The state's largest anti-abortion group has launched a widespread campaign of commercials featuring Echo, a radio-drama character, offering humorous observations from the in utero perspective.
The radio spots are running on every radio station in
"It's an effort on our part to humanize the child in the womb, because after all, it is human," said
So what does Echo say? Here are some excerpts from spots the campaign has already released:
-- "I'm trying to outmaneuver the sonogram paparazzi. That's why I call myself Echo. Sonograms! Imagine ... a bunch of giants trying to get a look at your private parts, just so they'll know whether to buy pink baby clothes or blue ones."
-- "Last night, I dreamed that the world was filled with mountains of fresh, clean diapers. And my job was to fill every one of them. In fact, it was my doody. Get it? My doody ...? Oh that was so funny. I would be slapping my little old baby knee about now, but my umbilical cord keeps getting in the way."
-- "I've already got fingers, which is good because Mom is always singing lullabies to me and now I have something I can stick in my ears. Uh-oh ... I think she's gonna start singing about babies in treetops again. If I ever find myself in a treetop, I'm calling the child endangerment people."
Trust Women, the state's most prominent political action committee supporting abortion rights, declined to comment on the Echo campaign.
He said he thinks it's a reaction to declining attention to abortion as a political issue. Once dominant in
But even without other issues taking center stage, abortion would probably still be on the wane as an issue, because the anti-abortion lobby has been highly successful in getting the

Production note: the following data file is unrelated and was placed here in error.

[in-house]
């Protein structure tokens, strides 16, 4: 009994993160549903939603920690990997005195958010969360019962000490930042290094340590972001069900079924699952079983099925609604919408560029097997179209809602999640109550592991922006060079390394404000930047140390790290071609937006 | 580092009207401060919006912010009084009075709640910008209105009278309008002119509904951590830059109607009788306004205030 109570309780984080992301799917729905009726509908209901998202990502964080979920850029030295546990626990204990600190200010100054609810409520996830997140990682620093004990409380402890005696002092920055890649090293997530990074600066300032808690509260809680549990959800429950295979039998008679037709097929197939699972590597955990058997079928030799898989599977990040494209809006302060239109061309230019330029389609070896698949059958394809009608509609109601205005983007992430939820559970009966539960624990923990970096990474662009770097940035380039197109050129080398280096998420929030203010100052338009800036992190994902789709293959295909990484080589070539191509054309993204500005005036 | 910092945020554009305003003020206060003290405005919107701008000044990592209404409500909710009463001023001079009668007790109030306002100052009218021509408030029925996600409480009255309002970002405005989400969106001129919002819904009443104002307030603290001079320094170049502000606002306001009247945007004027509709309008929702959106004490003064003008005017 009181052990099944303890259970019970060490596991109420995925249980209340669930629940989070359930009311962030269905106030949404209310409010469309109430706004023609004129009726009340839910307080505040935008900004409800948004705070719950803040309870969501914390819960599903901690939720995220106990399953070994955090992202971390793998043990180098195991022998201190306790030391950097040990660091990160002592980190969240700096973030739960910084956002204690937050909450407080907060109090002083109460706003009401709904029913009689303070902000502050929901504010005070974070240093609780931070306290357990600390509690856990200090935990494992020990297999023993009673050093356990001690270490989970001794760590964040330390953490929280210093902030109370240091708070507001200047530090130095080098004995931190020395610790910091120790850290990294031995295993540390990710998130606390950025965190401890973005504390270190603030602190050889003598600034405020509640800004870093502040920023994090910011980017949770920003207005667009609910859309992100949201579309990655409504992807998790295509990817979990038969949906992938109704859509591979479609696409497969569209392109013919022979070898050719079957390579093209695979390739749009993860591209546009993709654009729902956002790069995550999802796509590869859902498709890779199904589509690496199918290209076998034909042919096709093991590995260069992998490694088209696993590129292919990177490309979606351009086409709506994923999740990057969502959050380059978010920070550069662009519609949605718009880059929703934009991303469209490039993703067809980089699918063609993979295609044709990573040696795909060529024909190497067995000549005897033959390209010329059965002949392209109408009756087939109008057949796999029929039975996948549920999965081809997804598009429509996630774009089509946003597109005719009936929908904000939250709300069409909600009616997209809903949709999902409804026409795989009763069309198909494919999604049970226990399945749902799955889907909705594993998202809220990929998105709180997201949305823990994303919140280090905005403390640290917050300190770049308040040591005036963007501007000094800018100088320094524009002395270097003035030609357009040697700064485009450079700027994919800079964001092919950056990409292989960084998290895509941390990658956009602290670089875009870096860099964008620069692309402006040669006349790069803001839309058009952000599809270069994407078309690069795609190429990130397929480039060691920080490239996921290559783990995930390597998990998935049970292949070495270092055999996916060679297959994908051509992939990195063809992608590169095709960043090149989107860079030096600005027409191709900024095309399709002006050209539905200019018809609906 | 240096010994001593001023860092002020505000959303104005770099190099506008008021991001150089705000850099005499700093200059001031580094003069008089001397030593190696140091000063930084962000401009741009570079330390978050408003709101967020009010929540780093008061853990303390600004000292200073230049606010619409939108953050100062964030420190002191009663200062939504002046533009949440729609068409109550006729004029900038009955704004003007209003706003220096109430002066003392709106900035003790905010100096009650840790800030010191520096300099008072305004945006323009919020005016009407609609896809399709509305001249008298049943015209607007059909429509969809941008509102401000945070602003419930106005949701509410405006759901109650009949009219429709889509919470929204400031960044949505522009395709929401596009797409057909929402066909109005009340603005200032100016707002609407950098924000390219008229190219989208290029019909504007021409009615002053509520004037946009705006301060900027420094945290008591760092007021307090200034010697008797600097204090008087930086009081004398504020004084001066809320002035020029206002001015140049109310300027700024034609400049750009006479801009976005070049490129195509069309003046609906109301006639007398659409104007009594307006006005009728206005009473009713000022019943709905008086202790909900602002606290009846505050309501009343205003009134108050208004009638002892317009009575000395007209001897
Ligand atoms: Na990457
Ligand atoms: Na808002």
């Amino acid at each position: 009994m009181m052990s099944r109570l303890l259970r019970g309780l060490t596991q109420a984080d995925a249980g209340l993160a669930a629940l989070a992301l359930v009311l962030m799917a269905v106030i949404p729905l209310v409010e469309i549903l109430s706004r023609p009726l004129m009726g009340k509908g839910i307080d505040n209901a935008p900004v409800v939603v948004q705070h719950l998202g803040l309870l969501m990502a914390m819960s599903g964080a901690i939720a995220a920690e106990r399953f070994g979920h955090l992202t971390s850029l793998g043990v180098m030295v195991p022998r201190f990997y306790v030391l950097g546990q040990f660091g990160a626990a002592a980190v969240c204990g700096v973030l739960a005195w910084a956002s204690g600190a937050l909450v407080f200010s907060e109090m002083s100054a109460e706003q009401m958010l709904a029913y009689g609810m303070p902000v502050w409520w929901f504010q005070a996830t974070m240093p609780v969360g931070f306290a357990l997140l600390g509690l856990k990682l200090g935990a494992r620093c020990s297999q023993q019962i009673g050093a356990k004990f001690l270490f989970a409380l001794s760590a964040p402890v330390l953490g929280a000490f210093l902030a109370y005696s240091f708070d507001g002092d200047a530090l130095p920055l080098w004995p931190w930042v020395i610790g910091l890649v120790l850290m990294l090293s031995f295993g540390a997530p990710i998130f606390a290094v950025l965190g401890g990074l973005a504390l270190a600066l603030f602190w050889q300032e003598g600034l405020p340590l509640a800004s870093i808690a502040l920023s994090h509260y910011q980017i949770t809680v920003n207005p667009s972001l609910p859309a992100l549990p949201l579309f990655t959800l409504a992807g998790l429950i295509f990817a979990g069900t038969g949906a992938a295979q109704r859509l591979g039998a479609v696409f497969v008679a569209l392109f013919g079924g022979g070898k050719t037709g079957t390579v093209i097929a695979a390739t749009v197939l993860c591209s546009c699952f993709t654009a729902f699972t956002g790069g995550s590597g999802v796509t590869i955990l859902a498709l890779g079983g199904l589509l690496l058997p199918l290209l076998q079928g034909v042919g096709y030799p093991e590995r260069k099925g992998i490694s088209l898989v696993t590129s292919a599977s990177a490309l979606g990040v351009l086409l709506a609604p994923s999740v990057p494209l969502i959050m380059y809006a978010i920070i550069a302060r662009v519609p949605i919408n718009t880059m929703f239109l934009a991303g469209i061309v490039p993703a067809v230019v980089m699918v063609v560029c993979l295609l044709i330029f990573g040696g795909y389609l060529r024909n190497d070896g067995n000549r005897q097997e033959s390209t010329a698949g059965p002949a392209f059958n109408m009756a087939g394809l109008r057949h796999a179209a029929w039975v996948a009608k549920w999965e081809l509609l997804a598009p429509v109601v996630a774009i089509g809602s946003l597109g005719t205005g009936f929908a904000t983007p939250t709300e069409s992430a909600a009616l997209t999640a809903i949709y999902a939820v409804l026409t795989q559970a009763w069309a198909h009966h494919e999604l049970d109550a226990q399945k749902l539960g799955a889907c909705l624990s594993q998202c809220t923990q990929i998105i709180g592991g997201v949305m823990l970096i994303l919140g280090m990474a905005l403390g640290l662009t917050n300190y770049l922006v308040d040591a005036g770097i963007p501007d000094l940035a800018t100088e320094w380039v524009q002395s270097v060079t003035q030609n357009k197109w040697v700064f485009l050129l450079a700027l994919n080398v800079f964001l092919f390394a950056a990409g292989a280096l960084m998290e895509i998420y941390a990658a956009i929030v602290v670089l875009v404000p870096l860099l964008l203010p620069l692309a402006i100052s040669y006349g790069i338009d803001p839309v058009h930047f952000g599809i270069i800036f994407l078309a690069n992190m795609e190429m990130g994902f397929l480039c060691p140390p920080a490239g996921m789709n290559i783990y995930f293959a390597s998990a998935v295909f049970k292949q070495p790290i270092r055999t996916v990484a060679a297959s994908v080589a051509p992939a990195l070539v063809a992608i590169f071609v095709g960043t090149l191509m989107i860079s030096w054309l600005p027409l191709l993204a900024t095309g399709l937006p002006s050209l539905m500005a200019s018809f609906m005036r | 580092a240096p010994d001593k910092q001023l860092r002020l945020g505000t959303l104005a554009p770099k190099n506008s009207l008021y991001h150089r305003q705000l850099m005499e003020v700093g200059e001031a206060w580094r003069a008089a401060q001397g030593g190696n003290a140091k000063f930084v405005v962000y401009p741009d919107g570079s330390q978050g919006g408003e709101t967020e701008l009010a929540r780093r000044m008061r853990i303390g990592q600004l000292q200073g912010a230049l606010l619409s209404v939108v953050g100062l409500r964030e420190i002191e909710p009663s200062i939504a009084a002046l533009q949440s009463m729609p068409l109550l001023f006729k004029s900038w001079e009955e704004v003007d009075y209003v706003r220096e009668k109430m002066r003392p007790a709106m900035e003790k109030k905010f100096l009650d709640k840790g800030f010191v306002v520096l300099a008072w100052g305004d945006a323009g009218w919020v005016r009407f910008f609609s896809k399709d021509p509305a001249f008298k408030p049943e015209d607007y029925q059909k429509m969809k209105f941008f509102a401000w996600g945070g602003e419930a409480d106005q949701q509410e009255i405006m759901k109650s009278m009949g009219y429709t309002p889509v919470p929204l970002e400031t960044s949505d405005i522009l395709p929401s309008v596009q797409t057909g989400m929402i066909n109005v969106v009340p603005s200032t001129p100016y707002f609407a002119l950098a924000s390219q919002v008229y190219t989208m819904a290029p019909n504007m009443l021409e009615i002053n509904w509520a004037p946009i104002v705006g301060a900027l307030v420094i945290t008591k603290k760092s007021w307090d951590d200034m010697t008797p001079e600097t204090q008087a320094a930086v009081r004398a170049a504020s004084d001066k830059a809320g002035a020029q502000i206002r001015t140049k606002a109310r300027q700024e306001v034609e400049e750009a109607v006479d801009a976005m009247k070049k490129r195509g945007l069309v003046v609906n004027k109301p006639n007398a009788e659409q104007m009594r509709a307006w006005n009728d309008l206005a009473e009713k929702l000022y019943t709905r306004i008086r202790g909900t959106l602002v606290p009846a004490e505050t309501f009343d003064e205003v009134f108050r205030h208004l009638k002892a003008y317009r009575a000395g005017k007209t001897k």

"The abortion issue is way, way off the radar," Beatty said. The Echo campaign "looks like a way to get the issue, just the issue, back on people's minds."
"How you do that, not just in politics but in advertising, is you push the envelope," he said. "In the insurance business, you use a talking lizard or a talking duck."
Gittrich said Echo's wry observations were written by "a whole bunch of moms" who are members of Kansans for Life and projected what they thought their babies had been trying to communicate to them during their pregnancies.
He said they had so many submissions that it was hard to edit them all down into a series of 60-second radio spots. Kansans for Life is planning to run the series into next year, tracing Echo's stages of development, he said.
Echo remains androgynous at this point. His or her gender will be part of the big reveal in the second round of ads, when Echo will be a little more developed, Gittrich said.
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